In todays world people want a fast track to success. “Bounce” provides overwhelming evidence that there isn’t one (except in a lottery of course where there’s always a chance of success, however slight).

To succeed in the real world you need a proven, purposeful system and perseverance.

The former you can learn and you have to be willing to do the latter.

To embed innovation and creativity skills in an organisation you need people who are willing to learn a system and provide them with the tools and support to apply that system to achieve business goals.

There is one documented system in the world, developed over 40 years of research with data based on $17 billion worth of Innovation Projects, that can do that.

It is called Innovation Engineering and is based on the systems thinking of Dr W Edwards Deming who transformed Japan’s economy after WW2.

Don’t be misled by the title. Innovation Engineering means the practical application of the science of innovation.

Until recently the Fundamentals of Innovation Engineering (Quick Start) was only taught at Eureka! Ranch in Cincinnati, USA and in a number of North American Colleges & Universities.

Potter Innovation in Scotland has worked with Eureka! Ranch personnel to both make that training available in the UK & Ireland and in developing unique Innovation Project Management Software capable of managing both certainty and uncertainty.

So we can guarantee to embed innovation and creativity skills in an organisation that has willing people by bringing the training, tools and a proven system

  • to CREATE bigger and better ideas,
  • to COMMUNICATE more effectively to internal and external Stakeholders,
  • to COMMERCIALISE by removing risk and adding value.

If you can’t write down how your own organisation embeds innovative and creative skills in people, find out more about how  Innovation Engineering can!

It’s time to end the BIG BANG theory of innovation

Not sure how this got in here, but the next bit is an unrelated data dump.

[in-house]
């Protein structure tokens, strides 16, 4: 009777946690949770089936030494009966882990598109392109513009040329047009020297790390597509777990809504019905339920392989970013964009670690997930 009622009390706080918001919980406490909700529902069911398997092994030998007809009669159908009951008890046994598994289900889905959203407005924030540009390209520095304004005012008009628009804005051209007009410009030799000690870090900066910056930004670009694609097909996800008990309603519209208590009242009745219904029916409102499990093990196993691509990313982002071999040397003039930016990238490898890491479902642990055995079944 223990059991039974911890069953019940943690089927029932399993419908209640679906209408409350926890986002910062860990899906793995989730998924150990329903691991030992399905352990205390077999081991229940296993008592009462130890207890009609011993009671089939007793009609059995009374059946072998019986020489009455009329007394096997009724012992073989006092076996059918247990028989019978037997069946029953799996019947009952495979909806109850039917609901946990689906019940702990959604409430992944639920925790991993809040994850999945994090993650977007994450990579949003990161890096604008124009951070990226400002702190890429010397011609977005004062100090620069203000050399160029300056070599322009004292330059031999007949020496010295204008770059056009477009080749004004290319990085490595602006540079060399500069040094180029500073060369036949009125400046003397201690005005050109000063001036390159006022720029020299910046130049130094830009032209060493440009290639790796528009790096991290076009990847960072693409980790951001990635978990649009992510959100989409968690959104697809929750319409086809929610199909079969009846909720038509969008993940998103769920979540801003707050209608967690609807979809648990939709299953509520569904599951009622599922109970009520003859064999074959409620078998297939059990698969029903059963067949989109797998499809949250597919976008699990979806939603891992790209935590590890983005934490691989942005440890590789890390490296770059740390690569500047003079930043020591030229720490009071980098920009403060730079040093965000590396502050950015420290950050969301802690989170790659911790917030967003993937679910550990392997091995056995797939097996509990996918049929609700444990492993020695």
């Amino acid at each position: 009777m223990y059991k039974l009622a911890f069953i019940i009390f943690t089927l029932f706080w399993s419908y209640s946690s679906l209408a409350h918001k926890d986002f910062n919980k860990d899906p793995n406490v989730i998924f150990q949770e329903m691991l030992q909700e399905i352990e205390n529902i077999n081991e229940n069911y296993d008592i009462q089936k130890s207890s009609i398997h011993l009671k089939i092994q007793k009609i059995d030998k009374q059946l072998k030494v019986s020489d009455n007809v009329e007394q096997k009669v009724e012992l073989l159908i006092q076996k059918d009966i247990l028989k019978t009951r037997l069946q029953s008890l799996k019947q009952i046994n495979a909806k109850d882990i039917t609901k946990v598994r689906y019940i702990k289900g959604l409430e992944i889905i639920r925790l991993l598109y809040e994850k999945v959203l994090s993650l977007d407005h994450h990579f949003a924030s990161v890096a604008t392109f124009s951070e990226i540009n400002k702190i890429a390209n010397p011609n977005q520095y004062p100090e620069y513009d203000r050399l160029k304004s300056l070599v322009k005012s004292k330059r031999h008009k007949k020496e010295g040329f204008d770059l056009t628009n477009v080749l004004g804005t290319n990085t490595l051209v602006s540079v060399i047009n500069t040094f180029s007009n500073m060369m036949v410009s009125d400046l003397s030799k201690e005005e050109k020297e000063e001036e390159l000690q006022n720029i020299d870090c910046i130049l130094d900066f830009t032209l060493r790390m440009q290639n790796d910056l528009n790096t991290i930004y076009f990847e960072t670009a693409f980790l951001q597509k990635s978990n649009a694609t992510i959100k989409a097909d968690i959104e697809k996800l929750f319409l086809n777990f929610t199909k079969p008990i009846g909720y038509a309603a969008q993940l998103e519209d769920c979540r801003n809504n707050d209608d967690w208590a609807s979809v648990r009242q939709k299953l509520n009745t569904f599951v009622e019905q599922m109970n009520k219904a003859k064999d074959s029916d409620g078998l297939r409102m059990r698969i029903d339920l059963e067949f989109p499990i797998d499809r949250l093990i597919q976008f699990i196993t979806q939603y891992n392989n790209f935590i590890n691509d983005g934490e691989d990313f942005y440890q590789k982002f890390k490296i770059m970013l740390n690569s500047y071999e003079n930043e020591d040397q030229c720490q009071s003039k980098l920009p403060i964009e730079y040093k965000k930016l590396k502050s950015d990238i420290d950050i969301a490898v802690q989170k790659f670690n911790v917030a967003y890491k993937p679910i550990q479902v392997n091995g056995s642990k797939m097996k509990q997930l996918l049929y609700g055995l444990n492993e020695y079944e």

Big Bang

There is a misperception that big ideas are created through a magical “Big Bang.” It just does not happen like that. We have listened as executives rewrite history by claiming that it had occurred that way even though it hadn’t.

The truth of the matter is that big ideas are built through many cycles of learning, problem solving and reinventing. Big ideas are created by people who care deeply about building something that matters.

To put numbers on it – your starting idea is responsible for at best 10% of your final bottom line business result. 90% of your success lies in the hard work you put in during the journey from idea to reality.

Consultants, speakers and authors who preach but have never practiced innovation perpetuate the Big Bang misperception. They advise that the secret to success is investing in the front end of innovation – in expensive insight research, market modelling and strategic summits. Their theory is that from that work a Big Bang miracle insight will occur that you can simply execute. They then claim victory, take their high fee – and you struggle to make the idea real. To be quantitative about it – two very high quality studies found that the key to innovation success is in the get your hands dirty, hard work of turning the ideas into reality.

Done right and good ideas become awesome.

Done the average corporate way and two high quality surveys find your idea loses 50% of its’ value during the development process.

What sets Innovation Engineering apart from other innovation systems is a never ending commitment to the journey from idea to reality. This rigorous approach has been shown to increase the value of an innovation by 28% through the development cycle.

I have first hand experience of this during my time in the Drinks Industry, where I added over £12Million in profit to The Famous Grouse brand by applying IE.